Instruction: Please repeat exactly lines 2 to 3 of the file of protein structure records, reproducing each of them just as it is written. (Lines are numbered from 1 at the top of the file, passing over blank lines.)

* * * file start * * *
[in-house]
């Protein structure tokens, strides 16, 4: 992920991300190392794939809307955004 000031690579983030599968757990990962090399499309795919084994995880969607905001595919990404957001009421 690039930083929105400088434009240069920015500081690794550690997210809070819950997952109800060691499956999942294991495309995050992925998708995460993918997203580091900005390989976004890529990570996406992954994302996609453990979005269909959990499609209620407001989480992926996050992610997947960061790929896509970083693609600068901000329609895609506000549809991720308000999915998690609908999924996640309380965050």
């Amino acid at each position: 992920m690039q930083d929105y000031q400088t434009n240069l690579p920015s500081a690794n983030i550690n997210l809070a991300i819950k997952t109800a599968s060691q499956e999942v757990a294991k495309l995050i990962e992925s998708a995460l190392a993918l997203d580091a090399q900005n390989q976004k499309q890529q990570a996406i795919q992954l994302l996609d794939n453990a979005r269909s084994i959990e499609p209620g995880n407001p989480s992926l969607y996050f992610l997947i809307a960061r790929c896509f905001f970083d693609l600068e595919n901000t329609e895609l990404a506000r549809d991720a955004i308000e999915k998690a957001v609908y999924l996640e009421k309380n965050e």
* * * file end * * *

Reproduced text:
């Protein structure tokens, strides 16, 4: 992920991300190392794939809307955004 000031690579983030599968757990990962090399499309795919084994995880969607905001595919990404957001009421 690039930083929105400088434009240069920015500081690794550690997210809070819950997952109800060691499956999942294991495309995050992925998708995460993918997203580091900005390989976004890529990570996406992954994302996609453990979005269909959990499609209620407001989480992926996050992610997947960061790929896509970083693609600068901000329609895609506000549809991720308000999915998690609908999924996640309380965050």
């Amino acid at each position: 992920m690039q930083d929105y000031q400088t434009n240069l690579p920015s500081a690794n983030i550690n997210l809070a991300i819950k997952t109800a599968s060691q499956e999942v757990a294991k495309l995050i990962e992925s998708a995460l190392a993918l997203d580091a090399q900005n390989q976004k499309q890529q990570a996406i795919q992954l994302l996609d794939n453990a979005r269909s084994i959990e499609p209620g995880n407001p989480s992926l969607y996050f992610l997947i809307a960061r790929c896509f905001f970083d693609l600068e595919n901000t329609e895609l990404a506000r549809d991720a955004i308000e999915k998690a957001v609908y999924l996640e009421k309380n965050e």